When a young child draws a house, it doesn’t matter what the house actually looks like; it will most likely be portrayed as an irregular square with a triangular roof, a big rectangular door and a few box shaped windows. If there is a chimney, it will probably be sticking out of the roof at an angle. This doesn’t mean that the child sees the house in this manner; it simply means that symbols are safer and easier to put down on paper than reality. It’s encouraging to know that even young children can be taught to be observant. As they develop their observation skills, they begin to transfer what they see into their art, replacing symbolic representation.

Overcoming preconceived ideas is an ongoing process. It involves studying the actual shape, size and position of the subject you are drawing and making continuous comparisons. It means seeing the way in which the light and shadows play over the surface of the subject and how well-defined its edges are. Textures need to be registered in the sensory portion of the mind, and if possible, actually touched. Color is an important observation too, even for those working in tones of gray, because changes in hue and intensity can be represented by changes in value.

Bonus Excerpt on How to Draw Hands: Turning Cylinders Into Fingers
(Click here to pin this lesson on Pinterest!)

Hands are considered one of the more difficult parts of the human anatomy to draw. With four fingers and a thumb, all capable of bending at several different angles, it can be overwhelming. Yet if you think of the fingers as a string of three cylinders, loosely attached at the joints, drawing a hand becomes a little easier.

The cylinder is a three-dimensional form. It can be tube- shaped (hollow) or rod-shaped (solid). The fact that it is rounded instead of flat makes it perfect to represent a section of a finger or thumb. A cylinder, viewed from the side, will have an ellipse shape at one end and a matching curve outward on the opposite end. The corner edges of the cylinder are rounded, not pointed or squared off.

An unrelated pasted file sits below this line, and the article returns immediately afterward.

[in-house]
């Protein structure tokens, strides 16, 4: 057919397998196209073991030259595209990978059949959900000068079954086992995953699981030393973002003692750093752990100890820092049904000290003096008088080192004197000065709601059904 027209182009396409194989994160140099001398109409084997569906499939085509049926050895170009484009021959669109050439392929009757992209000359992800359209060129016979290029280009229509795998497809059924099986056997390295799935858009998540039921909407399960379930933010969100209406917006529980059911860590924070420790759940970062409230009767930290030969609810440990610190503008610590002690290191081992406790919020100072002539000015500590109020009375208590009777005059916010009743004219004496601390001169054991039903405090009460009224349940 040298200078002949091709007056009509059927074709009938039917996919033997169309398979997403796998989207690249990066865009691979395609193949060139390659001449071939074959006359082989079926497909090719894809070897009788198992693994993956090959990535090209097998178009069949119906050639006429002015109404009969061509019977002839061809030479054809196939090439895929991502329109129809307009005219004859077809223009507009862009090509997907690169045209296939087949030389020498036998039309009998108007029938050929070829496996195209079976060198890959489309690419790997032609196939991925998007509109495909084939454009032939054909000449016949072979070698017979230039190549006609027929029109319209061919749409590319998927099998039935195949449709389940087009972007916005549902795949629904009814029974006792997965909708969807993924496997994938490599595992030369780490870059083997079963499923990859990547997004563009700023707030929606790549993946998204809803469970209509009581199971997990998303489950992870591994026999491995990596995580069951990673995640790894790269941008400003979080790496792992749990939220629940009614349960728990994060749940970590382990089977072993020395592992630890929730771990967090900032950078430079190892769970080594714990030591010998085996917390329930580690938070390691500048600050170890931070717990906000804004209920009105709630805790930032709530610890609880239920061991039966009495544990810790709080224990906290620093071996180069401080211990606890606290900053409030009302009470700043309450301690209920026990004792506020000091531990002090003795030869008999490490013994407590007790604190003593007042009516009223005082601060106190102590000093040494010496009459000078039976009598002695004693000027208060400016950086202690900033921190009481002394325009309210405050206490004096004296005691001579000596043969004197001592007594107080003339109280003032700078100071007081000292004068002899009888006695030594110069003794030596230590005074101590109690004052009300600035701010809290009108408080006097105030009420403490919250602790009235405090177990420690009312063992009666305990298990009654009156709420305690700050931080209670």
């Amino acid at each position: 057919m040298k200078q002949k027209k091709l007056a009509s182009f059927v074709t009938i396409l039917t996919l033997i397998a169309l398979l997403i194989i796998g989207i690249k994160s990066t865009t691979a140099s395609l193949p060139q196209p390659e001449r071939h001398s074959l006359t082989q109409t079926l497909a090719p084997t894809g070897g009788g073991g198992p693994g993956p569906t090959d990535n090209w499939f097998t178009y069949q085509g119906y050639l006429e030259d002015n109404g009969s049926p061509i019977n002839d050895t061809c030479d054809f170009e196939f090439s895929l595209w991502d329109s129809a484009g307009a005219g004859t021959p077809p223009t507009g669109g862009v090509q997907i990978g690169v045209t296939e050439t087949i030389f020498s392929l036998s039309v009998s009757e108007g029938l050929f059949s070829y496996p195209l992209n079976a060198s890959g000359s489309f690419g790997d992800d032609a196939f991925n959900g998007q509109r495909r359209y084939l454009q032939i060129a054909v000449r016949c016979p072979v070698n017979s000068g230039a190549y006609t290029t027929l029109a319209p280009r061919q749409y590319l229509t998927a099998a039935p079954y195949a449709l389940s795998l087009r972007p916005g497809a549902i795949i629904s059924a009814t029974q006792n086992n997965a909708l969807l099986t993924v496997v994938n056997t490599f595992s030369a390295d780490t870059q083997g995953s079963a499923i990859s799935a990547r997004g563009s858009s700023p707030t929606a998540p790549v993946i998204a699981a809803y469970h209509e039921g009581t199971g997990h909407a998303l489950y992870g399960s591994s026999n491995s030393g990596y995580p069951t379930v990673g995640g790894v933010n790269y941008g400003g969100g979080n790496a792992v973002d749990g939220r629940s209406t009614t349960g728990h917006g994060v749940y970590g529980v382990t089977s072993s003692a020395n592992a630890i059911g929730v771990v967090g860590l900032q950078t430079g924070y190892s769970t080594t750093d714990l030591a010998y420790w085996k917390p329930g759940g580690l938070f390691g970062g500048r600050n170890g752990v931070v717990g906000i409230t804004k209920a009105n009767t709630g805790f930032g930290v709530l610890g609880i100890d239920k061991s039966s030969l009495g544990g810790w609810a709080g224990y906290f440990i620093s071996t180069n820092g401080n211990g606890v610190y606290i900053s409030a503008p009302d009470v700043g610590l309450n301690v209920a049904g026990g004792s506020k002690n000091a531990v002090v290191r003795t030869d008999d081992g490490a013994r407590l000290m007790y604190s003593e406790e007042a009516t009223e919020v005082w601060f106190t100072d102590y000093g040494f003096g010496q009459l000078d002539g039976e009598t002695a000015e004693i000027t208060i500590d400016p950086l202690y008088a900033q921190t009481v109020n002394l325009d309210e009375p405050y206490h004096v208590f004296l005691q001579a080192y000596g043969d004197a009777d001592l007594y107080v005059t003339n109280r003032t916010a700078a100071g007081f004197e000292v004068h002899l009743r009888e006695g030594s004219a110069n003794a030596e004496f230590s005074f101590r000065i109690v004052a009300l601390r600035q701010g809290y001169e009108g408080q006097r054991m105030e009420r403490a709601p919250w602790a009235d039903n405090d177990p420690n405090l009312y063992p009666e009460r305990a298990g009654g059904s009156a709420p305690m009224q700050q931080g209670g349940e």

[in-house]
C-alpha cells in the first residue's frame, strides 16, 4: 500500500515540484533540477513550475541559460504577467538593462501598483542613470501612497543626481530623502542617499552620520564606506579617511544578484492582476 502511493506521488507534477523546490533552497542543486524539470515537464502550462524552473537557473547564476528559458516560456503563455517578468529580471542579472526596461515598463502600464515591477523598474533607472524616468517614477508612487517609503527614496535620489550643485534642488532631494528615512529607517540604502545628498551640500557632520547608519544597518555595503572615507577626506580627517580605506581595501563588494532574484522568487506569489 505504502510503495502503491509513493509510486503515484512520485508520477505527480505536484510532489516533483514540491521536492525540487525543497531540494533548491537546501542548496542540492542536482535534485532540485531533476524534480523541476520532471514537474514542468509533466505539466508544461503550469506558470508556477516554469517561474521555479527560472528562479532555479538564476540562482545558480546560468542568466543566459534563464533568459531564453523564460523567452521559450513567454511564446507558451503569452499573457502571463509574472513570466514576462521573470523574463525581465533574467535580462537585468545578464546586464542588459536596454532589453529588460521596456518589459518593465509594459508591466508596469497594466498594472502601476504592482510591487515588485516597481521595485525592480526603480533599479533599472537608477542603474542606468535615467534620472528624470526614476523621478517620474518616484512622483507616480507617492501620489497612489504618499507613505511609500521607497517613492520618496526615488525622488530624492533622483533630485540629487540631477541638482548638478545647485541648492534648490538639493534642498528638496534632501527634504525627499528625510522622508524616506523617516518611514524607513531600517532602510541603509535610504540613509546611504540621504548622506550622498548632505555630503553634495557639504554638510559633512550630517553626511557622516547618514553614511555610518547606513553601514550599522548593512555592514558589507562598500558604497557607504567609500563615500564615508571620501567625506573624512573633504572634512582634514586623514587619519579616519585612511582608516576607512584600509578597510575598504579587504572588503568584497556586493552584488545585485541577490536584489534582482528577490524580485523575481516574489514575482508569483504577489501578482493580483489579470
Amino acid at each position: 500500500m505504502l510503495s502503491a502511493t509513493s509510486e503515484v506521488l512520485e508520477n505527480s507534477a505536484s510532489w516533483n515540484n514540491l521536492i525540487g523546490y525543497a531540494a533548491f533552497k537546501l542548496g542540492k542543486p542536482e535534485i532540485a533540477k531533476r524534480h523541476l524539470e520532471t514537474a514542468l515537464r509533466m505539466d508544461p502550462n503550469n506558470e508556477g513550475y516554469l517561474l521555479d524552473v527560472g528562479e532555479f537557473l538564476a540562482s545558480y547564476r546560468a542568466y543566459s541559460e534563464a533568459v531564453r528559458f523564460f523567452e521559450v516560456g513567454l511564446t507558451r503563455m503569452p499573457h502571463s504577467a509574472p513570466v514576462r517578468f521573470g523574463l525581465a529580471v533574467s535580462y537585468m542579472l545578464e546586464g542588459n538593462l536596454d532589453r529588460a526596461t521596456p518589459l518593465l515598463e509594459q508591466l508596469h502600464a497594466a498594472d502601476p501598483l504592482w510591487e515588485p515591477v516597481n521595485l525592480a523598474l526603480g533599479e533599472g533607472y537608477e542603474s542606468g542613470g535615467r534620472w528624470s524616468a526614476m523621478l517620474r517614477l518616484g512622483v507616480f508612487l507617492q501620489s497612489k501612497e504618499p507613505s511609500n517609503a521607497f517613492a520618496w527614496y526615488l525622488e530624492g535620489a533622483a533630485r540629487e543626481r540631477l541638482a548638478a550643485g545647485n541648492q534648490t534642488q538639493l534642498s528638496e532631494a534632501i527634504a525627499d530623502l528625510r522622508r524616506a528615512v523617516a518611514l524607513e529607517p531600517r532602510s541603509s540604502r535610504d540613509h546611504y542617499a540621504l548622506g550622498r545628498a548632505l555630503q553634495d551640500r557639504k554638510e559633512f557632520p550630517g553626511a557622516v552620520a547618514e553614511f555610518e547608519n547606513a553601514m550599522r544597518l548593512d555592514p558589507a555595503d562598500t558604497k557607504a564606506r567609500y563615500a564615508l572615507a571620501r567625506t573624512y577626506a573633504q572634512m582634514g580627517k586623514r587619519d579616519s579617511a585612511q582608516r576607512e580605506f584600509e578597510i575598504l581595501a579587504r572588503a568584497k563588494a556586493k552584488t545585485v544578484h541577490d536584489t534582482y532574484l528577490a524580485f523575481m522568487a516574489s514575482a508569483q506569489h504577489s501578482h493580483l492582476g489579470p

How to draw hands | Claudia Nice, ArtistsNetwork.com

Side views of cylinders shown at different angles are a good starting point for understanding finger shapes.

How to draw hands | Claudia Nice, ArtistsNetwork.com

Begin with a roughed-in sketch of a hand, using cylinders to represent the sections of the thumb and fingers.

How to draw hands | Claudia Nice, ArtistsNetwork.com

As the thumb and fingers are sketched in and refined, the cylinder shapes can be erased.

How to draw hands | Claudia Nice, ArtistsNetwork.com

The drawing of the hand is completed using a no. 2 pencil.

How to See, How to Draw | ArtistsNetwork.com

Learn how to draw all your favorite subjects with this definitive collection of drawing techniques from best-selling author, Claudia Nice! Start with easy-to-follow drawing lessons on shape-making and different ways to use pencil strokes, then build toward putting these together to draw everything from a simple egg or apple, to more complex subjects such as a trees, seagulls, and more!